We have seen a light fade from the last ember of candle wick, then witness a rekindling flame that has steadily grown in intensity to light up our defence and give purpose to our left side advances.
Aaron Cresswell, who like many others suffered with performance blues and confidence lows over the last two seasons, has demonstrated a growing presence and confidence in Moyes’s rejigged back three. I readily admit that I would often be critical of his performances, the quality of his crosses and even his link up play going forward…but that seems such a distant memory now.
“When this ultimate crisis comes… when there is no way out – that is the very moment when we explode from within and the totally other emerges: the sudden surfacing of a strength, a security of unknown origin, welling up from beyond reason, rational expectation, and hope.” – Emile Durkheim
Unlike many other players under Bilic, I would never accuse Cresswell of demotivated application. In fact, I witnessed frustration etched on his face anytime there was a misplaced pass or a break in the defences. He regularly wore his feelings on his short sleeves that would indicate there might be more than a little discord within the camp.
His commitment was sometimes overshadowed by a below par performance but overwhelmingly in turn by the woeful team display. There were failings all over the pitch, however there were few that could still hold their head higher for effort.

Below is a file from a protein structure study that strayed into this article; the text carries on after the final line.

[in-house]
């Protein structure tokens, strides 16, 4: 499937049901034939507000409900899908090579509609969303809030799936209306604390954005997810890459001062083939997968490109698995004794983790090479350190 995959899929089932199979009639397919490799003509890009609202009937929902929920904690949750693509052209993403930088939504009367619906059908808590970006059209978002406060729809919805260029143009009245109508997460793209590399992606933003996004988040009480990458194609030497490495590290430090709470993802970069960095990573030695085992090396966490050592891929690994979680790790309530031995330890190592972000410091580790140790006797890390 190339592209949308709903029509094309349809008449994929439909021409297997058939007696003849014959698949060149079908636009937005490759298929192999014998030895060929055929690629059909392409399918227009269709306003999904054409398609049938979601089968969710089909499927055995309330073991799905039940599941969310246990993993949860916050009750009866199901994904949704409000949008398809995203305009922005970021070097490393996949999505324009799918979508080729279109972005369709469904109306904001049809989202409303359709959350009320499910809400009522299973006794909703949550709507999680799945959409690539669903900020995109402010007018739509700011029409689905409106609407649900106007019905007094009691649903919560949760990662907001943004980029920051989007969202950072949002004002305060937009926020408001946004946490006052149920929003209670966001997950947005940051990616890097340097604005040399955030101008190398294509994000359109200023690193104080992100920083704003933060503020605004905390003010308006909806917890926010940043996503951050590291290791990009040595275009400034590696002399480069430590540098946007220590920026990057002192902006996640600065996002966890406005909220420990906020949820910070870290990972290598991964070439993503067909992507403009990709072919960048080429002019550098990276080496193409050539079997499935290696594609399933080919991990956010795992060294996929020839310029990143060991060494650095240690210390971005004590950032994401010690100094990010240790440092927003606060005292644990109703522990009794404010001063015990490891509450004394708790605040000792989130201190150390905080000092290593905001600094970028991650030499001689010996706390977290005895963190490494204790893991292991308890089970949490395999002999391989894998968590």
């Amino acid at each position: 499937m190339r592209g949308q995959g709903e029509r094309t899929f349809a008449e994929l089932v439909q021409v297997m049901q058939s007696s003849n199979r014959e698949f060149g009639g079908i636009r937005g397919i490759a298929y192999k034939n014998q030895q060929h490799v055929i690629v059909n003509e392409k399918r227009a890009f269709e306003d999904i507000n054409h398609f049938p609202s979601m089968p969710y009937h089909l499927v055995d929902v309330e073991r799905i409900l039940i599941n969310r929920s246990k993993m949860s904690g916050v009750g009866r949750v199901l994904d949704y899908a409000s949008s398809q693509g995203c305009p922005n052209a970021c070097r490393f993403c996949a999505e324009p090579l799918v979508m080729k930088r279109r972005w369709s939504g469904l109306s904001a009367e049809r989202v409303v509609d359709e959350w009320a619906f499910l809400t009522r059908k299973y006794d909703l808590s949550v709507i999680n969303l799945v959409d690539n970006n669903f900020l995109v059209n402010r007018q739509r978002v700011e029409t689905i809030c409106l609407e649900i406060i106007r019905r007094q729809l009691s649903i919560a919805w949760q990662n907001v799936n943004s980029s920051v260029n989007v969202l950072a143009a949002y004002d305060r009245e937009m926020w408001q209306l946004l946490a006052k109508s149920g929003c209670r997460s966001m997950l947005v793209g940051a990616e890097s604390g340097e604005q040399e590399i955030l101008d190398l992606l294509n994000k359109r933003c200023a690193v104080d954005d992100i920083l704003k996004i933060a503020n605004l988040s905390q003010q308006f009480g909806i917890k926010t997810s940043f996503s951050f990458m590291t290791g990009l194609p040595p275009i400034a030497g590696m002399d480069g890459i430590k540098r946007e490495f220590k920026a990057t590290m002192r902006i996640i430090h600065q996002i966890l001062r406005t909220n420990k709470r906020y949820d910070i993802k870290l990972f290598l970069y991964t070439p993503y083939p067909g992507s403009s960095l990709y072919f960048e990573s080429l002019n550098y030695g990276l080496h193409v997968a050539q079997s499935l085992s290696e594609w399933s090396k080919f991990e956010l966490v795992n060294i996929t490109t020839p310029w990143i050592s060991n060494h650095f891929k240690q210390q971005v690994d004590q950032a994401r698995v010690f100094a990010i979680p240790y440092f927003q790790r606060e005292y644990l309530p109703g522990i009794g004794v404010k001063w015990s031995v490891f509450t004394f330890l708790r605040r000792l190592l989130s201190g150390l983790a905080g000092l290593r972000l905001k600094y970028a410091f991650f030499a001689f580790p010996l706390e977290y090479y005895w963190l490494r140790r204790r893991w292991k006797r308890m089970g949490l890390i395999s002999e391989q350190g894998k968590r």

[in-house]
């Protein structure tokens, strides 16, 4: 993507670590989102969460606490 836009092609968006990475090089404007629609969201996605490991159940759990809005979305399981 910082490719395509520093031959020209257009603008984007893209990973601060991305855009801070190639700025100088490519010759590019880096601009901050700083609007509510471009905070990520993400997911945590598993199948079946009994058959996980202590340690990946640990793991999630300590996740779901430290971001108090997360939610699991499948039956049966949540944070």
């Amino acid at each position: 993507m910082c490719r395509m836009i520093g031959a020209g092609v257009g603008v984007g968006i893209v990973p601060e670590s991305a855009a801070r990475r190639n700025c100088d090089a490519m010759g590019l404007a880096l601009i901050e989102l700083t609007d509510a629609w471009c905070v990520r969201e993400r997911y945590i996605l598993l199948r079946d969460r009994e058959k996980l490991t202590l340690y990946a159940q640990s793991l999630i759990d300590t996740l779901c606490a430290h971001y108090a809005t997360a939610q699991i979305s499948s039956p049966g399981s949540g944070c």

The lad from Liverpool who returned to his native lands over the weekend, started his career with Tranmere Rovers, then onto Ipswich before finally joining West Ham in the summer of 2014. He rightfully earned the Hammer of the Year at the end of the 2014/2015 season and made the most appearances in the last season at Upton Park too, also bagging a couple of goals along the way. Does anyone remember the screamer he scored against Leicester City that season? One never to forget!
So after two very successful seasons with the Hammers, the future looked bright with a new stadium to play in, European sojourns and the promise of playing with world class players. Well, we all know what followed…and it wasn’t what any of us expected.
After picking up a knee ligament injury in the summer of 2016, he would be out of action until the autumn, but by the time he returned, the team was already under increasing pressure and the manager was desperate for a much needed win. Many sections of fans were venting their displeasure and already calling for heads to roll. The league position was less than flattering and the performances had been lacklustre too.
Summer signings had failed to hit the mark or impress in any manner and many wondered who was to blame for their dismal displays…the manager or the owners…or both? The whole team began to spiral downwards, heads were low and there needed to be some injection to revitalise the group.
Fortuitously Cresswell returned, albeit for a short spell before a suspension was paid for a brace of yellows against Crystal Palace, however not before passing for Lanzini to net the winning goal and earning us a much needed three points.
Whilst he made many errors in that first season at the London Stadium, he was not alone and should not assume most of the blame either. There were rash challenges that he is still prone to committing and whilst he made steady advances on the left hand side, much of his delivery has disappeared as with the extinction of hope for a successful first campaign in the new igloo of cold and dampened spirits, that we now called a home?